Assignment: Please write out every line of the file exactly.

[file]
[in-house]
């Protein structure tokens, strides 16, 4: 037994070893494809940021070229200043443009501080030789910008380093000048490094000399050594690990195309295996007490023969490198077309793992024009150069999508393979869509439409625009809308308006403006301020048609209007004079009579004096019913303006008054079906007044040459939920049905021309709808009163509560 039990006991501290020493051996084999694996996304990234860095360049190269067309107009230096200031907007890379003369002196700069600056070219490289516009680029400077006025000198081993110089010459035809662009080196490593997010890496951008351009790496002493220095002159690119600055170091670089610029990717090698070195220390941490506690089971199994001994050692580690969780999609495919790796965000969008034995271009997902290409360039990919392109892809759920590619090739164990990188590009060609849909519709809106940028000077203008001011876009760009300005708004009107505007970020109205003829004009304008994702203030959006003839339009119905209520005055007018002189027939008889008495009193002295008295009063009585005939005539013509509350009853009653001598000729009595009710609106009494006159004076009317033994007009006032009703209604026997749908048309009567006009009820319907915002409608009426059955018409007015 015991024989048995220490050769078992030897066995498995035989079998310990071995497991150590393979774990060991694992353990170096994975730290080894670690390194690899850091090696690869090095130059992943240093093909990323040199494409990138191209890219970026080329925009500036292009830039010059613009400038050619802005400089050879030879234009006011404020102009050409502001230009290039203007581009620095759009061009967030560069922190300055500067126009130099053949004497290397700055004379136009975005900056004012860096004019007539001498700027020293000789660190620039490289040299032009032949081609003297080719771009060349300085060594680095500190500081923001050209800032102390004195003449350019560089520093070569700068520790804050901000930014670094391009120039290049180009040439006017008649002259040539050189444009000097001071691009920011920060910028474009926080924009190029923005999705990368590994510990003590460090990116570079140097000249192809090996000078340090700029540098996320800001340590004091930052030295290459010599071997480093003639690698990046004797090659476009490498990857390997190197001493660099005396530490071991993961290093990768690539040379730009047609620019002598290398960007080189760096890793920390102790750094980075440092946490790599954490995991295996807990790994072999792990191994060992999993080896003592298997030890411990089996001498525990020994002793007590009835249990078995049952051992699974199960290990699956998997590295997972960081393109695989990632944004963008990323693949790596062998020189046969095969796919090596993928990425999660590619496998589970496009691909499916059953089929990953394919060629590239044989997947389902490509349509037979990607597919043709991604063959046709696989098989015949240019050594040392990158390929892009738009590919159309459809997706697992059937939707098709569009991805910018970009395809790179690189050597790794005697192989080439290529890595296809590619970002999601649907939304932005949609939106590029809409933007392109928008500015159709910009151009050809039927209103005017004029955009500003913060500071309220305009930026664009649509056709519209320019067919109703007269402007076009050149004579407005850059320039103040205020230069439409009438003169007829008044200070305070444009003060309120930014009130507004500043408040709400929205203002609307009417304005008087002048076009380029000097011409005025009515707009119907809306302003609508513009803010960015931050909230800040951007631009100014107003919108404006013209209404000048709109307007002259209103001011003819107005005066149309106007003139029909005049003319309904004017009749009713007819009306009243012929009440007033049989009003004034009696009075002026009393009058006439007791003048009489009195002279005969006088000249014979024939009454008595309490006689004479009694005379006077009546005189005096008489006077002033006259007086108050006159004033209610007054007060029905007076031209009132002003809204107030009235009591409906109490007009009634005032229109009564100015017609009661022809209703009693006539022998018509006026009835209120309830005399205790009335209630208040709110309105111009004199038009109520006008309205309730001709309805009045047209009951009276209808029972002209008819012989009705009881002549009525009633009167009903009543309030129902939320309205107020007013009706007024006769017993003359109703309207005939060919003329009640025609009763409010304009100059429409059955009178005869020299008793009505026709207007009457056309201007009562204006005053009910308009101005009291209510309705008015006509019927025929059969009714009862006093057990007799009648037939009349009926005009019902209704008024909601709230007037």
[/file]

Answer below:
[in-house]
């Protein structure tokens, strides 16, 4: 037994070893494809940021070229200043443009501080030789910008380093000048490094000399050594690990195309295996007490023969490198077309793992024009150069999508393979869509439409625009809308308006403006301020048609209007004079009579004096019913303006008054079906007044040459939920049905021309709808009163509560 039990006991501290020493051996084999694996996304990234860095360049190269067309107009230096200031907007890379003369002196700069600056070219490289516009680029400077006025000198081993110089010459035809662009080196490593997010890496951008351009790496002493220095002159690119600055170091670089610029990717090698070195220390941490506690089971199994001994050692580690969780999609495919790796965000969008034995271009997902290409360039990919392109892809759920590619090739164990990188590009060609849909519709809106940028000077203008001011876009760009300005708004009107505007970020109205003829004009304008994702203030959006003839339009119905209520005055007018002189027939008889008495009193002295008295009063009585005939005539013509509350009853009653001598000729009595009710609106009494006159004076009317033994007009006032009703209604026997749908048309009567006009009820319907915002409608009426059955018409007015 015991024989048995220490050769078992030897066995498995035989079998310990071995497991150590393979774990060991694992353990170096994975730290080894670690390194690899850091090696690869090095130059992943240093093909990323040199494409990138191209890219970026080329925009500036292009830039010059613009400038050619802005400089050879030879234009006011404020102009050409502001230009290039203007581009620095759009061009967030560069922190300055500067126009130099053949004497290397700055004379136009975005900056004012860096004019007539001498700027020293000789660190620039490289040299032009032949081609003297080719771009060349300085060594680095500190500081923001050209800032102390004195003449350019560089520093070569700068520790804050901000930014670094391009120039290049180009040439006017008649002259040539050189444009000097001071691009920011920060910028474009926080924009190029923005999705990368590994510990003590460090990116570079140097000249192809090996000078340090700029540098996320800001340590004091930052030295290459010599071997480093003639690698990046004797090659476009490498990857390997190197001493660099005396530490071991993961290093990768690539040379730009047609620019002598290398960007080189760096890793920390102790750094980075440092946490790599954490995991295996807990790994072999792990191994060992999993080896003592298997030890411990089996001498525990020994002793007590009835249990078995049952051992699974199960290990699956998997590295997972960081393109695989990632944004963008990323693949790596062998020189046969095969796919090596993928990425999660590619496998589970496009691909499916059953089929990953394919060629590239044989997947389902490509349509037979990607597919043709991604063959046709696989098989015949240019050594040392990158390929892009738009590919159309459809997706697992059937939707098709569009991805910018970009395809790179690189050597790794005697192989080439290529890595296809590619970002999601649907939304932005949609939106590029809409933007392109928008500015159709910009151009050809039927209103005017004029955009500003913060500071309220305009930026664009649509056709519209320019067919109703007269402007076009050149004579407005850059320039103040205020230069439409009438003169007829008044200070305070444009003060309120930014009130507004500043408040709400929205203002609307009417304005008087002048076009380029000097011409005025009515707009119907809306302003609508513009803010960015931050909230800040951007631009100014107003919108404006013209209404000048709109307007002259209103001011003819107005005066149309106007003139029909005049003319309904004017009749009713007819009306009243012929009440007033049989009003004034009696009075002026009393009058006439007791003048009489009195002279005969006088000249014979024939009454008595309490006689004479009694005379006077009546005189005096008489006077002033006259007086108050006159004033209610007054007060029905007076031209009132002003809204107030009235009591409906109490007009009634005032229109009564100015017609009661022809209703009693006539022998018509006026009835209120309830005399205790009335209630208040709110309105111009004199038009109520006008309205309730001709309805009045047209009951009276209808029972002209008819012989009705009881002549009525009633009167009903009543309030129902939320309205107020007013009706007024006769017993003359109703309207005939060919003329009640025609009763409010304009100059429409059955009178005869020299008793009505026709207007009457056309201007009562204006005053009910308009101005009291209510309705008015006509019927025929059969009714009862006093057990007799009648037939009349009926005009019902209704008024909601709230007037």